Work 2 jobs to pay hubby's debt? No way!
I am considering divorce. My husband is 64, on the verge of retirement.
I'm 20 years younger and working two jobs to pay off debt that was
built by both of us. The card was in my name only. I'm considering
filing for divorce in order to force him to give me some money toward
the outstanding balance. He's been putting all his money in investments
in his name only and I'm carrying the debt. Should I not pay it
at all and look for legal action?
Although divorcing over money issues is very common, I always have
a hard time getting used it when I hear someone is going down that
road. The loss of dreams, time and, yes, money is very sad
My primary recommendation is to try to communicate
with your husband about your level of frustration and his pitching
in to help pay the debt. You might gently (or not, considering the
stakes) remind him that the balance on the credit card is due to
purchases from which you both benefited and that you are working
a second job to keep up with the payments. Don't forget to look
at it from his point of view, as well. He may be paying for other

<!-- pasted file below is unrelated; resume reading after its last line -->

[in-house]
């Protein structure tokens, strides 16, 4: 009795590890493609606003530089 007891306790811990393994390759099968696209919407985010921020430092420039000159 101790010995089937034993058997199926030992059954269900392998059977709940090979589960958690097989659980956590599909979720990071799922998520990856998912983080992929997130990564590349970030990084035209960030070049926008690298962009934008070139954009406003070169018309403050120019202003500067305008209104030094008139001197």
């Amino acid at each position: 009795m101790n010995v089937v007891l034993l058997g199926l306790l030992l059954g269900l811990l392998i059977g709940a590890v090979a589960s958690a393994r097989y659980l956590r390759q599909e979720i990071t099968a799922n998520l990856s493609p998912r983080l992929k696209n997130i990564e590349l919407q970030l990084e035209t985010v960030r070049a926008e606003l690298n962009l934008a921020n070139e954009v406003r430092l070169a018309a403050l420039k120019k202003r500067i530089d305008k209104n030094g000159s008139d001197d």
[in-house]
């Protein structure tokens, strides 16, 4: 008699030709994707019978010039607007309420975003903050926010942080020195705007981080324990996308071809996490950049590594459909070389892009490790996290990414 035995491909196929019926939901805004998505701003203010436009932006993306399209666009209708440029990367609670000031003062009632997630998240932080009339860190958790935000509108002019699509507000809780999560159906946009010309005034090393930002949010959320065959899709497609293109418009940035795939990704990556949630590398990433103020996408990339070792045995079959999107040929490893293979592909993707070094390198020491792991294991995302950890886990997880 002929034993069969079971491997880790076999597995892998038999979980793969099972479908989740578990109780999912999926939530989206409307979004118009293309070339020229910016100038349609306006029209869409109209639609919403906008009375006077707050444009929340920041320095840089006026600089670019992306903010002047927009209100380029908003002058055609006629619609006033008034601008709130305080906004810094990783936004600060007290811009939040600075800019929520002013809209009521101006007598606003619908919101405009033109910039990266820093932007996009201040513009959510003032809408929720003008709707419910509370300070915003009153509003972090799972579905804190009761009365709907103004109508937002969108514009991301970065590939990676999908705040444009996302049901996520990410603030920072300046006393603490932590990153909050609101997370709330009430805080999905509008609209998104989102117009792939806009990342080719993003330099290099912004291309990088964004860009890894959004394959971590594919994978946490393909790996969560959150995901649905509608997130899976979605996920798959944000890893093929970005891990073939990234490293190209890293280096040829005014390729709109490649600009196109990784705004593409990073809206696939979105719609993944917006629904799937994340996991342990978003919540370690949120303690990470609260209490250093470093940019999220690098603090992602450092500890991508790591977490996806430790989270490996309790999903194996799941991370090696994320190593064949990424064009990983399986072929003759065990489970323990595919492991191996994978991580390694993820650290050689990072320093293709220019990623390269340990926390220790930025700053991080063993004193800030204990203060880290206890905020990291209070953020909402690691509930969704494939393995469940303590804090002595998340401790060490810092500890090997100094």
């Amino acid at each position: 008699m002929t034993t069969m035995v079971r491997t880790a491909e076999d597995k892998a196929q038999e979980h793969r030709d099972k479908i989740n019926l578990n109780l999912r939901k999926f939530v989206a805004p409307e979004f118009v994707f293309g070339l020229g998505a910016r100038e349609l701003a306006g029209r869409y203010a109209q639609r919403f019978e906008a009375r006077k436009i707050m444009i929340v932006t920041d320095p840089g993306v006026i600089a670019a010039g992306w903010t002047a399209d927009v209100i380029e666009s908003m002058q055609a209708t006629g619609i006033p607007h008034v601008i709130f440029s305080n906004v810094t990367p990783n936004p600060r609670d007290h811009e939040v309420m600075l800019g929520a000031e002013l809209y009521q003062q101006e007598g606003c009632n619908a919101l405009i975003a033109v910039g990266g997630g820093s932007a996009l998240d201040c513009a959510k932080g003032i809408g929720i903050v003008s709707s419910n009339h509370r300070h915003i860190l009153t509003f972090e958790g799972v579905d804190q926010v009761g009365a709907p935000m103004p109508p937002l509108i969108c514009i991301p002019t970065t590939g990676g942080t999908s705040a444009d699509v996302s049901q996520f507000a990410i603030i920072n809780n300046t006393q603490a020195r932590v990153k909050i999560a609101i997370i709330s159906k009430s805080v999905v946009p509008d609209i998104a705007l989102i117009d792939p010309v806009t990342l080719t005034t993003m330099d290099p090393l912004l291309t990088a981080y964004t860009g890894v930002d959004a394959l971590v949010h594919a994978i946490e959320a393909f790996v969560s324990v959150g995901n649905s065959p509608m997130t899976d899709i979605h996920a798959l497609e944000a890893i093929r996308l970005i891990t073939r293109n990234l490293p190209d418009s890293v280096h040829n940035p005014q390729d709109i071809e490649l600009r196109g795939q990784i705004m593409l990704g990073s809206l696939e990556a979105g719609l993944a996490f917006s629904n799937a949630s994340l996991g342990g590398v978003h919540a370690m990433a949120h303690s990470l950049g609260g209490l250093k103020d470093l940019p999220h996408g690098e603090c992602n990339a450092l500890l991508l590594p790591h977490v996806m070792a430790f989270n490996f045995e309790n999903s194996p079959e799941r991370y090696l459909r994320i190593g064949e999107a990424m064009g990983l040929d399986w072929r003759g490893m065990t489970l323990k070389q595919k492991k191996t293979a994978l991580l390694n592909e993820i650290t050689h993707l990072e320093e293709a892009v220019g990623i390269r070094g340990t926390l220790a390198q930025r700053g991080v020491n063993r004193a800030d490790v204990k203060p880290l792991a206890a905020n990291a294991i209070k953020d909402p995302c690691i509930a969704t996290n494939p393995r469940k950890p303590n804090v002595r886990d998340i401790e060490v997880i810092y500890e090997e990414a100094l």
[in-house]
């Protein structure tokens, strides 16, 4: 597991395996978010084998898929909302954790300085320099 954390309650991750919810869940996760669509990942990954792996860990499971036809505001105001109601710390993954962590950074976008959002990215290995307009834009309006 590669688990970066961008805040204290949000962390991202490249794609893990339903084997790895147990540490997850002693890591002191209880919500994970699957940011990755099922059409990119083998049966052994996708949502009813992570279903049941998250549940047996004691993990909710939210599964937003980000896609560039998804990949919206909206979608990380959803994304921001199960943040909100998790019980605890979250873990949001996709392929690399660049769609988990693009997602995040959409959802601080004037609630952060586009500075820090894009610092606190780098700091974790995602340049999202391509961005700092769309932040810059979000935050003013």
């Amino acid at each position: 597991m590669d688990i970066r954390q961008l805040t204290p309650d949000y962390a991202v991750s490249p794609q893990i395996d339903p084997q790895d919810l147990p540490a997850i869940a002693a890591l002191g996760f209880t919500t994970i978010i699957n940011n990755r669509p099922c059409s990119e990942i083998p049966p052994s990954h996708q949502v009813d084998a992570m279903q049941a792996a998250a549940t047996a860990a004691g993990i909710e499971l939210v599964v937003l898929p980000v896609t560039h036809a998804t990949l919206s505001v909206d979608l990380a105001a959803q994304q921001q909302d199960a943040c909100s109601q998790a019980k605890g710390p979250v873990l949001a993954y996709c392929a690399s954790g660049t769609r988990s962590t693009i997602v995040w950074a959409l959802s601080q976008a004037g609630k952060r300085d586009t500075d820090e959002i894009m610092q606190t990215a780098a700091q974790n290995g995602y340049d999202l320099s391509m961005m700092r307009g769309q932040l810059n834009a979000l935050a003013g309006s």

things and thinking he is doing his part in the marriage.
If you have already tried to reach an agreement with
your husband about paying off the debt, to no avail, here are some
suggestions. First, stop using the card. Second, get a new
card that you will use for just stuff that applies to you alone. Third,
ask him to get a joint card with you for future purchases that benefit
both of you.
I do not have good news for you regarding your idea of stopping
payments on the debt. Since the card is in your name only,
the one hurt most by not paying the bill will be you. It will negatively
affect your credit, not his. If you believe divorce is in your future,
you will want to protect your credit as best you can. Property,
assets and debt are split up in a divorce, so you need to be careful
and minimize any potential financial damage.
Let's look at what might happen if you stop paying
the credit card debt.
||Consequences of not paying:
I would encourage you to have a serious heart-to-heart
talk with your husband. At 64, I hope he would know that avoiding
marital conflict and divorce has real value. Plus, if he knows how
upset you are, and he really cares for you, a solution may be in
the offing. If he is an insensitive dweeb, contact an attorney if
you are seriously considering divorce and find out what legal recourse
you have to get your husband to pay his portion of the debt. In
the meantime, keep paying your credit card bill.
The Debt Adviser, Steve Bucci, is the president
of Money Management International Financial Education Foundation
and the author of "Credit
Repair Kit for Dummies." Visit MMI
for additional debt advice, or to ask a question of the Debt Adviser,
go to the "Ask the
Experts" page and select "debt" as the topic.